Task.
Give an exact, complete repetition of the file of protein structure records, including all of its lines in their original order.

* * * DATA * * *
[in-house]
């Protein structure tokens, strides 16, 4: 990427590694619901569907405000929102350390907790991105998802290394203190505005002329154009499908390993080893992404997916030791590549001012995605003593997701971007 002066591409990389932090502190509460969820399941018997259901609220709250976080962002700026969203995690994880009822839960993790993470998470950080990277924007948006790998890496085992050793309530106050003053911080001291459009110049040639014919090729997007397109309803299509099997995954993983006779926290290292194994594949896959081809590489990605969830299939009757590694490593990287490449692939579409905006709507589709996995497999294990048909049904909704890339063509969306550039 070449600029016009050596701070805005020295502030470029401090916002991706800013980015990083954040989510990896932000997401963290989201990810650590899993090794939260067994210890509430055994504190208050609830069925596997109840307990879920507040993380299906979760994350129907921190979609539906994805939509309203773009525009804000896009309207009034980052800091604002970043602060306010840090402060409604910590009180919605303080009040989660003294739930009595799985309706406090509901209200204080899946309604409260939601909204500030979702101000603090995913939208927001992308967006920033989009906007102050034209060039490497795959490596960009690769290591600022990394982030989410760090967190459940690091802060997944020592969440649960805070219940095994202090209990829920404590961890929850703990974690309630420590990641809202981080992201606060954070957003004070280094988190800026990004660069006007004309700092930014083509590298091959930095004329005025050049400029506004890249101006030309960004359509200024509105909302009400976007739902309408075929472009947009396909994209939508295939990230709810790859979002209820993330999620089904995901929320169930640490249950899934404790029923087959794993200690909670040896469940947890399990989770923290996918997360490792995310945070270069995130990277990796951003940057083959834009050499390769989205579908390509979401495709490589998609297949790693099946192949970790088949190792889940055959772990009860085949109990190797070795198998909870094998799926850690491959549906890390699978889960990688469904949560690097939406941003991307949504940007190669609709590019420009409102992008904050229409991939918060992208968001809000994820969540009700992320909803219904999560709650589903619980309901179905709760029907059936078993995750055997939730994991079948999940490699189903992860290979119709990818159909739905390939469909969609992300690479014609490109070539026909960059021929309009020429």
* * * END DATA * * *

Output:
[in-house]
């Protein structure tokens, strides 16, 4: 990427590694619901569907405000929102350390907790991105998802290394203190505005002329154009499908390993080893992404997916030791590549001012995605003593997701971007 002066591409990389932090502190509460969820399941018997259901609220709250976080962002700026969203995690994880009822839960993790993470998470950080990277924007948006790998890496085992050793309530106050003053911080001291459009110049040639014919090729997007397109309803299509099997995954993983006779926290290292194994594949896959081809590489990605969830299939009757590694490593990287490449692939579409905006709507589709996995497999294990048909049904909704890339063509969306550039 070449600029016009050596701070805005020295502030470029401090916002991706800013980015990083954040989510990896932000997401963290989201990810650590899993090794939260067994210890509430055994504190208050609830069925596997109840307990879920507040993380299906979760994350129907921190979609539906994805939509309203773009525009804000896009309207009034980052800091604002970043602060306010840090402060409604910590009180919605303080009040989660003294739930009595799985309706406090509901209200204080899946309604409260939601909204500030979702101000603090995913939208927001992308967006920033989009906007102050034209060039490497795959490596960009690769290591600022990394982030989410760090967190459940690091802060997944020592969440649960805070219940095994202090209990829920404590961890929850703990974690309630420590990641809202981080992201606060954070957003004070280094988190800026990004660069006007004309700092930014083509590298091959930095004329005025050049400029506004890249101006030309960004359509200024509105909302009400976007739902309408075929472009947009396909994209939508295939990230709810790859979002209820993330999620089904995901929320169930640490249950899934404790029923087959794993200690909670040896469940947890399990989770923290996918997360490792995310945070270069995130990277990796951003940057083959834009050499390769989205579908390509979401495709490589998609297949790693099946192949970790088949190792889940055959772990009860085949109990190797070795198998909870094998799926850690491959549906890390699978889960990688469904949560690097939406941003991307949504940007190669609709590019420009409102992008904050229409991939918060992208968001809000994820969540009700992320909803219904999560709650589903619980309901179905709760029907059936078993995750055997939730994991079948999940490699189903992860290979119709990818159909739905390939469909969609992300690479014609490109070539026909960059021929309009020429």